Durham University research on earthquake and landslide hazard in Nepal has informed the humanitarian response to the devastating 2015 Gorkha earthquake, which affected more than 3.5 million people, as well as preparedness efforts for the next major earthquake.
Earthquakes and their associated secondary hazards, such as landslides, are a major and recurring threat to lives and infrastructure in mountainous countries like Nepal.
The large volume of scientific research on faulting and earthquake hazard in Nepal is not typically used to inform operational decisions. Deterministic earthquake scenarios have been almost exclusively targeted at the Kathmandu Valley.
In the aftermath of the 2015 Gorkha earthquake in Nepal, Durham researchers produced a preliminary landslide map to support the humanitarian response.
The research then produced the only comprehensive maps of landslides that occurred during and after the earthquake.
The researchers also developed a novel alternative hybrid approach that uses an ensemble of earthquake scenarios to represent all potential damaging earthquakes that could affect Nepal.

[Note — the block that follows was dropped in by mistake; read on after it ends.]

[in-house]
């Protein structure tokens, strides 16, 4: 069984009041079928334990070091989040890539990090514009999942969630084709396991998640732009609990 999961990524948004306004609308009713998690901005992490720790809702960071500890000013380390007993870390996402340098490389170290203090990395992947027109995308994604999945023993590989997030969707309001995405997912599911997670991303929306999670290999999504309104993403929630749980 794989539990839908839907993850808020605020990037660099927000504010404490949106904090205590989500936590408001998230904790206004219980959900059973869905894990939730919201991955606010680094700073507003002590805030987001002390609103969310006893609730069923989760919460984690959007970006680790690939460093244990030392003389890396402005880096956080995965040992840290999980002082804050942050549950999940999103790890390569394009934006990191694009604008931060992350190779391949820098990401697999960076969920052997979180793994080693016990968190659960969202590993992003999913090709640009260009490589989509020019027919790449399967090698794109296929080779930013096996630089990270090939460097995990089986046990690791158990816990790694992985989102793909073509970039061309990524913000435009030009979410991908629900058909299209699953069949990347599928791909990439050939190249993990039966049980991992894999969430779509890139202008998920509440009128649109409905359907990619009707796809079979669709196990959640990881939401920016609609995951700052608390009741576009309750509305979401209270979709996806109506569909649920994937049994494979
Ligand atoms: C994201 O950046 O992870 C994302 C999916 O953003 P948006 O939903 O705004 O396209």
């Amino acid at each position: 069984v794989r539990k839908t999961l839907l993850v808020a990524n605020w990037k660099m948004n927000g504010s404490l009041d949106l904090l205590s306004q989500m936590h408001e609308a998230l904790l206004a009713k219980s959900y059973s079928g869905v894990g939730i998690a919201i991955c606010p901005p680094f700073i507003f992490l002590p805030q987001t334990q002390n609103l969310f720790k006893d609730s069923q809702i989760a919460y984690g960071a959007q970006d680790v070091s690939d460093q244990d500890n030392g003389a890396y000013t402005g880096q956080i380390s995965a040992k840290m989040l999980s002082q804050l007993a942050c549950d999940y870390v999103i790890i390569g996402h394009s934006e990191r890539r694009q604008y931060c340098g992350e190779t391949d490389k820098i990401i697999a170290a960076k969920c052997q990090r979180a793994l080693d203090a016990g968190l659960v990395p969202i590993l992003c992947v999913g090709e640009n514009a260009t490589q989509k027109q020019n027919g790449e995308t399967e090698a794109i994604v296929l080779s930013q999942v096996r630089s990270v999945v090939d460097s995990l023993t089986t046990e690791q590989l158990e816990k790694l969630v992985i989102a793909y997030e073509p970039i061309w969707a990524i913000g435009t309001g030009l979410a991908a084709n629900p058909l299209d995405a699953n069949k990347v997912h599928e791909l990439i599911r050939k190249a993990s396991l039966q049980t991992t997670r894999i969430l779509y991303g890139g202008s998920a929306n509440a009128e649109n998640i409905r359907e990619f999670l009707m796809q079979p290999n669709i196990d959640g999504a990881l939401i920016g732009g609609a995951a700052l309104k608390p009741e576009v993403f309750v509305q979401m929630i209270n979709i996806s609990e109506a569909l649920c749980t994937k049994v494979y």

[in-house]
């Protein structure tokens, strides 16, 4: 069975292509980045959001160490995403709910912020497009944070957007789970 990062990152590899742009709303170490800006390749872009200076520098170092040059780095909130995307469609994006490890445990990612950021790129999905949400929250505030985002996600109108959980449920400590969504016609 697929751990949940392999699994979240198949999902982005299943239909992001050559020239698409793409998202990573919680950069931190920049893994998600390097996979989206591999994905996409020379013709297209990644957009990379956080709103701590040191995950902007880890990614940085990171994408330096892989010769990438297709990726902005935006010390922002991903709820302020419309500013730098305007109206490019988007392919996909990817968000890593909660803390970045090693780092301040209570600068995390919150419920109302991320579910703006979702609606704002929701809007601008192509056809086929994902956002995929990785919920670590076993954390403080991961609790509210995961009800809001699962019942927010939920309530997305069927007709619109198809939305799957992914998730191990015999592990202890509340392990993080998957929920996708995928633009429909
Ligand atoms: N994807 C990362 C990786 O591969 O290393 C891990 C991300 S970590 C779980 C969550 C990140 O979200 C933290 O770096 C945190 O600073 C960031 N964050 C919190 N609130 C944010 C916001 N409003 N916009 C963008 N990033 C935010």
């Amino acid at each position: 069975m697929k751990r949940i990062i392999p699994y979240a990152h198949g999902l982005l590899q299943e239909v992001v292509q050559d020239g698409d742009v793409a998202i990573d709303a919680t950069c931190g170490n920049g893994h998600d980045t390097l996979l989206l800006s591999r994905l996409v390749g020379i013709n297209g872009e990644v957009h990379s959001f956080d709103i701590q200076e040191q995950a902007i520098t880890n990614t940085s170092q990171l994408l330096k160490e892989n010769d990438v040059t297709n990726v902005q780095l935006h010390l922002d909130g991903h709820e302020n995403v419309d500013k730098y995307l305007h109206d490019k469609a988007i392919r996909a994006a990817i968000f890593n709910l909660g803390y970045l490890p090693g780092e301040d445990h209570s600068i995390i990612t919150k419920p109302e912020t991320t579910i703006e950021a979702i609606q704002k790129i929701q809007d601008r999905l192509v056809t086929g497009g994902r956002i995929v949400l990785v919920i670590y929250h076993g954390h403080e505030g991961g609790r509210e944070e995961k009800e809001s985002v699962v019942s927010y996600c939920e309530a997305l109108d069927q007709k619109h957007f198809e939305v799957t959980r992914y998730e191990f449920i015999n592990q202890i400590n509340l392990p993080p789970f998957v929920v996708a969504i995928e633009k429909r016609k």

In the immediate aftermath of the 2015 earthquake, the landslide maps and associated guidance notes were used to understand the hazard and improve the immediate response. Research findings were used by the National Reconstruction Authority geohazard assessment teams to identify safer relocation options.
The ongoing post-earthquake landslide mapping and analysis has provided the Government of Nepal with its first comprehensive, up-to-date database of landslide hazard. This database is updated twice yearly and used to generate household-level landslide risk maps for more than 1 million individual houses across the 14 worst-affected districts.
The research on earthquake scenario ensembles now underpins nationwide earthquake contingency planning by the UN Resident Coordinator’s Office and the Government of Nepal.
Institution: University of Durham
Researchers: Professor Nick Rosser, Professor Alex Densmore, Dr Katie Oven, Dr David Milledge, Dr Tom Robinson, Dr Mark Kincey, Dr Jack Williams, Dr Zuzanna Swirad